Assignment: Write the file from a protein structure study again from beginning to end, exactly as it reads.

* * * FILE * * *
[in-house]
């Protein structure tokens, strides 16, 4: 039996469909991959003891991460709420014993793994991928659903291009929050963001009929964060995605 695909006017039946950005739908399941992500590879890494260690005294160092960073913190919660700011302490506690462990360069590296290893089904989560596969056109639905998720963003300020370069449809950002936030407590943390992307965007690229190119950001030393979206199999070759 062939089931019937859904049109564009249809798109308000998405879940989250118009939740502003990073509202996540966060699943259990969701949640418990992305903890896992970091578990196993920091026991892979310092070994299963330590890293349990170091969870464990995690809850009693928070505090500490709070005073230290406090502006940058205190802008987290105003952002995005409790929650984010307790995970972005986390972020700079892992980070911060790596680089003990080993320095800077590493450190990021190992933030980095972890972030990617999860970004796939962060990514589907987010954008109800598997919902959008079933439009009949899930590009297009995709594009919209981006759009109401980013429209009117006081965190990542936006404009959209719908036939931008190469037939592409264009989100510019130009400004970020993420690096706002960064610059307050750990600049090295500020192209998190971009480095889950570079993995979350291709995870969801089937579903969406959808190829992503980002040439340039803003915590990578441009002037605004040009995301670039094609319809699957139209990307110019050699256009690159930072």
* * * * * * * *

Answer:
[in-house]
């Protein structure tokens, strides 16, 4: 039996469909991959003891991460709420014993793994991928659903291009929050963001009929964060995605 695909006017039946950005739908399941992500590879890494260690005294160092960073913190919660700011302490506690462990360069590296290893089904989560596969056109639905998720963003300020370069449809950002936030407590943390992307965007690229190119950001030393979206199999070759 062939089931019937859904049109564009249809798109308000998405879940989250118009939740502003990073509202996540966060699943259990969701949640418990992305903890896992970091578990196993920091026991892979310092070994299963330590890293349990170091969870464990995690809850009693928070505090500490709070005073230290406090502006940058205190802008987290105003952002995005409790929650984010307790995970972005986390972020700079892992980070911060790596680089003990080993320095800077590493450190990021190992933030980095972890972030990617999860970004796939962060990514589907987010954008109800598997919902959008079933439009009949899930590009297009995709594009919209981006759009109401980013429209009117006081965190990542936006404009959209719908036939931008190469037939592409264009989100510019130009400004970020993420690096706002960064610059307050750990600049090295500020192209998190971009480095889950570079993995979350291709995870969801089937579903969406959808190829992503980002040439340039803003915590990578441009002037605004040009995301670039094609319809699957139209990307110019050699256009690159930072």